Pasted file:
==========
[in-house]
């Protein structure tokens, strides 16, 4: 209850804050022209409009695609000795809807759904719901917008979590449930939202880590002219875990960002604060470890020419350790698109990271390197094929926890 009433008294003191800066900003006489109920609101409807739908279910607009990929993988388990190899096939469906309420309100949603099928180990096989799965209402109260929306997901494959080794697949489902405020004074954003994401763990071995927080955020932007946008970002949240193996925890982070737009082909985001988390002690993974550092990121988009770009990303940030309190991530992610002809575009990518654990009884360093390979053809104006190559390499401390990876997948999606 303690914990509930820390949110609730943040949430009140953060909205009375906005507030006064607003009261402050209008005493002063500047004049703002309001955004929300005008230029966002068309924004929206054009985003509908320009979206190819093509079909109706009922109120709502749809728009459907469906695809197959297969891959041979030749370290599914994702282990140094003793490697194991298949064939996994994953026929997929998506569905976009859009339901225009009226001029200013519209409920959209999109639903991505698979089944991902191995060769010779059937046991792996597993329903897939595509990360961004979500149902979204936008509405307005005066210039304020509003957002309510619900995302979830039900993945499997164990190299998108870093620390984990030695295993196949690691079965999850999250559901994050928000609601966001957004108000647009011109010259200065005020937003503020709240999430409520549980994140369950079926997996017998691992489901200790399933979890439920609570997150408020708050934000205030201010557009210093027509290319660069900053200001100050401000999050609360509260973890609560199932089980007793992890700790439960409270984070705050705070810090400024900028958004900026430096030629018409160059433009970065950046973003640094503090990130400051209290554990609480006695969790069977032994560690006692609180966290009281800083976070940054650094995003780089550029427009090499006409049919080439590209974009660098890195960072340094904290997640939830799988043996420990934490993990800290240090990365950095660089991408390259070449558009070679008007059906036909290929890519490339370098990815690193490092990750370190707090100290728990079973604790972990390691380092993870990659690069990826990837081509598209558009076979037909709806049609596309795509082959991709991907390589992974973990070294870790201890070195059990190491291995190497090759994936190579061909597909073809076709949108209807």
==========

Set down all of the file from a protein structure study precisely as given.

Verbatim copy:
[in-house]
């Protein structure tokens, strides 16, 4: 209850804050022209409009695609000795809807759904719901917008979590449930939202880590002219875990960002604060470890020419350790698109990271390197094929926890 009433008294003191800066900003006489109920609101409807739908279910607009990929993988388990190899096939469906309420309100949603099928180990096989799965209402109260929306997901494959080794697949489902405020004074954003994401763990071995927080955020932007946008970002949240193996925890982070737009082909985001988390002690993974550092990121988009770009990303940030309190991530992610002809575009990518654990009884360093390979053809104006190559390499401390990876997948999606 303690914990509930820390949110609730943040949430009140953060909205009375906005507030006064607003009261402050209008005493002063500047004049703002309001955004929300005008230029966002068309924004929206054009985003509908320009979206190819093509079909109706009922109120709502749809728009459907469906695809197959297969891959041979030749370290599914994702282990140094003793490697194991298949064939996994994953026929997929998506569905976009859009339901225009009226001029200013519209409920959209999109639903991505698979089944991902191995060769010779059937046991792996597993329903897939595509990360961004979500149902979204936008509405307005005066210039304020509003957002309510619900995302979830039900993945499997164990190299998108870093620390984990030695295993196949690691079965999850999250559901994050928000609601966001957004108000647009011109010259200065005020937003503020709240999430409520549980994140369950079926997996017998691992489901200790399933979890439920609570997150408020708050934000205030201010557009210093027509290319660069900053200001100050401000999050609360509260973890609560199932089980007793992890700790439960409270984070705050705070810090400024900028958004900026430096030629018409160059433009970065950046973003640094503090990130400051209290554990609480006695969790069977032994560690006692609180966290009281800083976070940054650094995003780089550029427009090499006409049919080439590209974009660098890195960072340094904290997640939830799988043996420990934490993990800290240090990365950095660089991408390259070449558009070679008007059906036909290929890519490339370098990815690193490092990750370190707090100290728990079973604790972990390691380092993870990659690069990826990837081509598209558009076979037909709806049609596309795509082959991709991907390589992974973990070294870790201890070195059990190491291995190497090759994936190579061909597909073809076709949108209807």